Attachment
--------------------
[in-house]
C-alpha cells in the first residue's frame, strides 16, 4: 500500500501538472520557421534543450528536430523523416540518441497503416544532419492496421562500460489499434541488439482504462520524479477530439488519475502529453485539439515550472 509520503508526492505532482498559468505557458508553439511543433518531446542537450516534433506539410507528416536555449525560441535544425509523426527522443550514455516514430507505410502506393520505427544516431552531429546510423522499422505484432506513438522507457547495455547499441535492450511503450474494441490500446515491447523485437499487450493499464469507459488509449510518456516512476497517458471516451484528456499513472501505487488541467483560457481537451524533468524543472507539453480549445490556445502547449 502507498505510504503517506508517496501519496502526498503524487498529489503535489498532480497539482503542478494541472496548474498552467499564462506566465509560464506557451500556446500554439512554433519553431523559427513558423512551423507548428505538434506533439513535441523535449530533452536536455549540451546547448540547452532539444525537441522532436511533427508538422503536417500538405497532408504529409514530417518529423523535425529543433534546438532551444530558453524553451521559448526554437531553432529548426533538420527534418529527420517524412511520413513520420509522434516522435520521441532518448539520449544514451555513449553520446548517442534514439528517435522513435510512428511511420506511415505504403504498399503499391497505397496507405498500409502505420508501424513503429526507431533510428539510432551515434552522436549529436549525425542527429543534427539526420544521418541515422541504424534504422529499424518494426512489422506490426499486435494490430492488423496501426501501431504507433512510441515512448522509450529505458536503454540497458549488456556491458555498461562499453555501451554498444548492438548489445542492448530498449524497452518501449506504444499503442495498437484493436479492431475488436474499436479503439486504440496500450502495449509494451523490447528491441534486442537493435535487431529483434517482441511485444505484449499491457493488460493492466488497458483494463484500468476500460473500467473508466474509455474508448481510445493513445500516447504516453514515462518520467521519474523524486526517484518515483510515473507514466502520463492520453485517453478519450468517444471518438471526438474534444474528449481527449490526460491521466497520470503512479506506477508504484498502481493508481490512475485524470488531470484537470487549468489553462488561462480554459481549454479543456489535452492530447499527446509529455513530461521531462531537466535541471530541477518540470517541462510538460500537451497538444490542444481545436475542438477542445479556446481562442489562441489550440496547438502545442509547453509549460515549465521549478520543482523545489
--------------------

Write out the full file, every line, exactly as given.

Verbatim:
[in-house]
C-alpha cells in the first residue's frame, strides 16, 4: 500500500501538472520557421534543450528536430523523416540518441497503416544532419492496421562500460489499434541488439482504462520524479477530439488519475502529453485539439515550472 509520503508526492505532482498559468505557458508553439511543433518531446542537450516534433506539410507528416536555449525560441535544425509523426527522443550514455516514430507505410502506393520505427544516431552531429546510423522499422505484432506513438522507457547495455547499441535492450511503450474494441490500446515491447523485437499487450493499464469507459488509449510518456516512476497517458471516451484528456499513472501505487488541467483560457481537451524533468524543472507539453480549445490556445502547449 502507498505510504503517506508517496501519496502526498503524487498529489503535489498532480497539482503542478494541472496548474498552467499564462506566465509560464506557451500556446500554439512554433519553431523559427513558423512551423507548428505538434506533439513535441523535449530533452536536455549540451546547448540547452532539444525537441522532436511533427508538422503536417500538405497532408504529409514530417518529423523535425529543433534546438532551444530558453524553451521559448526554437531553432529548426533538420527534418529527420517524412511520413513520420509522434516522435520521441532518448539520449544514451555513449553520446548517442534514439528517435522513435510512428511511420506511415505504403504498399503499391497505397496507405498500409502505420508501424513503429526507431533510428539510432551515434552522436549529436549525425542527429543534427539526420544521418541515422541504424534504422529499424518494426512489422506490426499486435494490430492488423496501426501501431504507433512510441515512448522509450529505458536503454540497458549488456556491458555498461562499453555501451554498444548492438548489445542492448530498449524497452518501449506504444499503442495498437484493436479492431475488436474499436479503439486504440496500450502495449509494451523490447528491441534486442537493435535487431529483434517482441511485444505484449499491457493488460493492466488497458483494463484500468476500460473500467473508466474509455474508448481510445493513445500516447504516453514515462518520467521519474523524486526517484518515483510515473507514466502520463492520453485517453478519450468517444471518438471526438474534444474528449481527449490526460491521466497520470503512479506506477508504484498502481493508481490512475485524470488531470484537470487549468489553462488561462480554459481549454479543456489535452492530447499527446509529455513530461521531462531537466535541471530541477518540470517541462510538460500537451497538444490542444481545436475542438477542445479556446481562442489562441489550440496547438502545442509547453509549460515549465521549478520543482523545489